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    Microsoft’s monthly patch cycle for September has come out, and it’s something of a mixed bag for users. While there were only 5 advisories, all of them were rated as Critical by Microsoft, because if exploited all five could be used to execute arbitrary code on user systems.

    The patches fix vulnerabilities in the JScript Scripting Engine (MS09-045), the DHTML Editing Component ActiveX control (MS09-46), the Windows Media Format runtime (MS09-47), the TCP/IP stack (MS09-48), and the Wireless LAN AutoConfig service (MS09-49). The following Microsoft operating systems are covered by at least one of the said bulletins: Windows 2000, Windows XP, Server 2003, Server 2008, and Vista. The final versions of Windows 7 and Server 2008 R2 are not affected by any of these vulnerabilities.

    The MS09-45 and -46 vulnerabilities could affect users that visit malicious/compromised Web sites; MS09-47 affects users who open specially crafted media files. Meanwhile, MS09-48 and -49 affects users who are directly sent malicious data. Microsoft has rated MS09-45 and -47 as 1 on their Exploitability Index, which indicates that they believe that exploit code can be consistently produced for these vulnerabilities by cybercriminals in the future.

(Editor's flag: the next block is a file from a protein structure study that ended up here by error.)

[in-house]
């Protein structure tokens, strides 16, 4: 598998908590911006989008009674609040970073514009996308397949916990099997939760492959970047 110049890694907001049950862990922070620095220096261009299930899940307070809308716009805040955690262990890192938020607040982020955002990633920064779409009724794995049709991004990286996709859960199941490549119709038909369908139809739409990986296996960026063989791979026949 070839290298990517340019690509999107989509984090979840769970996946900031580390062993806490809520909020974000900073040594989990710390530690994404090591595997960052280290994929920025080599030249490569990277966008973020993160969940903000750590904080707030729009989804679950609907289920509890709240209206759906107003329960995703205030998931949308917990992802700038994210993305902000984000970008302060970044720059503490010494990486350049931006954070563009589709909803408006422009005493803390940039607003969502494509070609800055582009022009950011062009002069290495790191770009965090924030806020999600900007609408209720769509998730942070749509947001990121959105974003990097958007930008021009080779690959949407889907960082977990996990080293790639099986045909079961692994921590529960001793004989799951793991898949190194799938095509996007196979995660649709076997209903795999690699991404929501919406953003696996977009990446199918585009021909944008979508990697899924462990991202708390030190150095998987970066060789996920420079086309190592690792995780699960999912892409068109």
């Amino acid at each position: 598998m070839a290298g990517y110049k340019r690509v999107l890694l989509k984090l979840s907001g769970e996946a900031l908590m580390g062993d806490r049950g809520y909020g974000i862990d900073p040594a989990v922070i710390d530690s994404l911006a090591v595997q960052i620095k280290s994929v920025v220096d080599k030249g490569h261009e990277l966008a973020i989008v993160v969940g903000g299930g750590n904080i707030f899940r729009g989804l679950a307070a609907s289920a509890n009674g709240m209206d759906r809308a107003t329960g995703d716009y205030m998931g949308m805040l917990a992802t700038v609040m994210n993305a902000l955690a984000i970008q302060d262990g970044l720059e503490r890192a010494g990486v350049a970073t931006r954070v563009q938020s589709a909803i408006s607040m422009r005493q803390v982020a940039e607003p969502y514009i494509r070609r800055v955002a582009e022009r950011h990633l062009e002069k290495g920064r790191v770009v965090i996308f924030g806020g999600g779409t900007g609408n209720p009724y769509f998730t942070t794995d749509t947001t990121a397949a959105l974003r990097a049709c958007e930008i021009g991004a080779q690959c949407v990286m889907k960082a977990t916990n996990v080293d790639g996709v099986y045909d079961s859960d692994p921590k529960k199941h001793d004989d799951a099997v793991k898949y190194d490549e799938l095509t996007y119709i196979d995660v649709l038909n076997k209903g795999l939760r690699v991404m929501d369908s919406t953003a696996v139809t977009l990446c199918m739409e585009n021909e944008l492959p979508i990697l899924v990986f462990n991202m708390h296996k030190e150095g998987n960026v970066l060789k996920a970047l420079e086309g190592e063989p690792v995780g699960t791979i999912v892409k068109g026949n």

However, Windows users are not out of the woods just yet. A separate vulnerability has been found in both Vista and Server 2008’s implementation of the Server Message Block (SMB) protocol, which is largely used to share files and printers. According to the official Microsoft bulletin, the vulnerability could be used to take complete control over affected systems, although to date the proof-of-concept code encountered can only crash and restart affected systems. Like the vulnerabilities patched during Patch Tuesday, final versions of both Windows 7 and Server 2008 R2 are not affected. (The Windows 7 Release Candidate is, however, affected.)

    Microsoft has so far not issued a patch to cover this latest security flaw; it is not known either if such a patch will be issued out-of-cycle, or be held until next month’s regular update schedule.

    Users should run Windows Update and see if their systems have been patched to protect against these vulnerabilities. For most systems, this should have taken place automatically, but it’s still an excellent idea to double-check.

    Trend Micro OfficeScan users with the Intrusion Defense Firewall plugin installed should apply the recent filter update (IDF09-027). This version contains protection from attacks exploiting the five patched vulnerabilities, as well as other potential security risks.

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